COVID-19: the latest information for testing, screening and visitors >>
COVID-19: vaccine information and Q&As >>
It's that time of year again.
The flu season typically peaks in December-February, but flu activity often begins to increase in October.
How do you know if you have the flu?
Your symptoms will seem to start suddenly and can be severe. Watch for these telltale symptoms:
Colds don’t feel the same as the flu. The Centers for Disease Control (CDC) provides a symptom comparison chart here. Usually, colds start gradually and the symptoms are not as severe. Colds rarely cause a fever, chills or headaches.
What should you do if you suspect you have the flu?
Stay home and limit contact with others. Unless you’re in a high-risk group (young children, age 65 and older, pregnant women or people with certain medical conditions), you probably don’t need medical treatment.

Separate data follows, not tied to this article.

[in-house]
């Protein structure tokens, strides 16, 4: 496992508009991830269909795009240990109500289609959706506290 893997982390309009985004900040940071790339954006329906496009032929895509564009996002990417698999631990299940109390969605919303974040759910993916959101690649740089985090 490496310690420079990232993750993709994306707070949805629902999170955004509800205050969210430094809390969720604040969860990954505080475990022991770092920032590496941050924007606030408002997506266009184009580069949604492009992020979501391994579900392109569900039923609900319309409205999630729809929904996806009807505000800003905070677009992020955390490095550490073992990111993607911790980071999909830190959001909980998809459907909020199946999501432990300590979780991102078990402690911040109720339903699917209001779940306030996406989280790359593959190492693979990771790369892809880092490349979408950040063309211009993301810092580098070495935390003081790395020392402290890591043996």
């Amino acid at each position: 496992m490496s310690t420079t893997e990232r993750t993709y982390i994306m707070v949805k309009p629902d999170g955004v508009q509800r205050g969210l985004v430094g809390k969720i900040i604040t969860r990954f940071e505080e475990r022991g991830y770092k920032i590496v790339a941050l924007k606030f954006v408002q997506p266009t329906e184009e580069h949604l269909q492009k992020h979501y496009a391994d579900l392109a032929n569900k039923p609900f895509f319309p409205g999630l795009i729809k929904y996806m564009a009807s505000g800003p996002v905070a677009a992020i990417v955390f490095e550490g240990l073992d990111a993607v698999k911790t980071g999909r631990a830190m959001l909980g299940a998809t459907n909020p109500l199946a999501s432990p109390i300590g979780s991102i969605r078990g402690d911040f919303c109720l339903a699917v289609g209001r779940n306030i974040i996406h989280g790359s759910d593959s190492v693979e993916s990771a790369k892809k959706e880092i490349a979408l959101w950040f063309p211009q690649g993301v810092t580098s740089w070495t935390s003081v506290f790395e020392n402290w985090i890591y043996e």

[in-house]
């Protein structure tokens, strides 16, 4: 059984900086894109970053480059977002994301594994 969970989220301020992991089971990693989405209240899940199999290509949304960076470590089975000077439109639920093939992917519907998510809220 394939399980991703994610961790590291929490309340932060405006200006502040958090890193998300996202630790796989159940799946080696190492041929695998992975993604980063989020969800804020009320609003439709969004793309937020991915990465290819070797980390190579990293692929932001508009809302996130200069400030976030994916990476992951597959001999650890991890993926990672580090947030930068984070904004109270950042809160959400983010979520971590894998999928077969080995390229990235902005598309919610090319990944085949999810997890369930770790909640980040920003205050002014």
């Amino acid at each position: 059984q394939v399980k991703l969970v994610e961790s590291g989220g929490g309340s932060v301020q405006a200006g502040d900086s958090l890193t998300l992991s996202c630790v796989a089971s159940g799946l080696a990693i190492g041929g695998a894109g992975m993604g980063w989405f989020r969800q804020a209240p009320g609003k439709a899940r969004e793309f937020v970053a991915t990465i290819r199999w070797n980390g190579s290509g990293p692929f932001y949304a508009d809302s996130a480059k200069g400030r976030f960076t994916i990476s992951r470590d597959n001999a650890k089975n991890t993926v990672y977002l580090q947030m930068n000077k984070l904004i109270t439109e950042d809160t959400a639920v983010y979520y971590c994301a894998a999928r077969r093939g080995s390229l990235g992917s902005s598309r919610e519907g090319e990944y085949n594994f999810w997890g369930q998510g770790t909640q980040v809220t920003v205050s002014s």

Be sure to cover your mouth and nose when you cough or sneeze, and stay home until you have been fever-free for at least 24 hours. Wash your hands often to avoid spreading the disease.
If you feel very sick, call your primary care physician’s office. If you don’t have a primary care doctor, you can find one with the first available appointment by searching our Healthy Driven database of physicians, and schedule online.
When is emergency treatment needed?
There are some symptoms that warrant a trip to the emergency room, the CDC reports.
Watch for these emergency symptoms in kids:
In infants, look for any of the above symptoms as well as:
In adults, look for the following:
How do you avoid catching the flu?
You can get through flu season unscathed.
Need a flu shot? Our Walk-In Clinics have flu vaccines, as well as our Immediate Care Centers!
Find the right primary care doctor for you and your family — search our database of Healthy Driven physicians.
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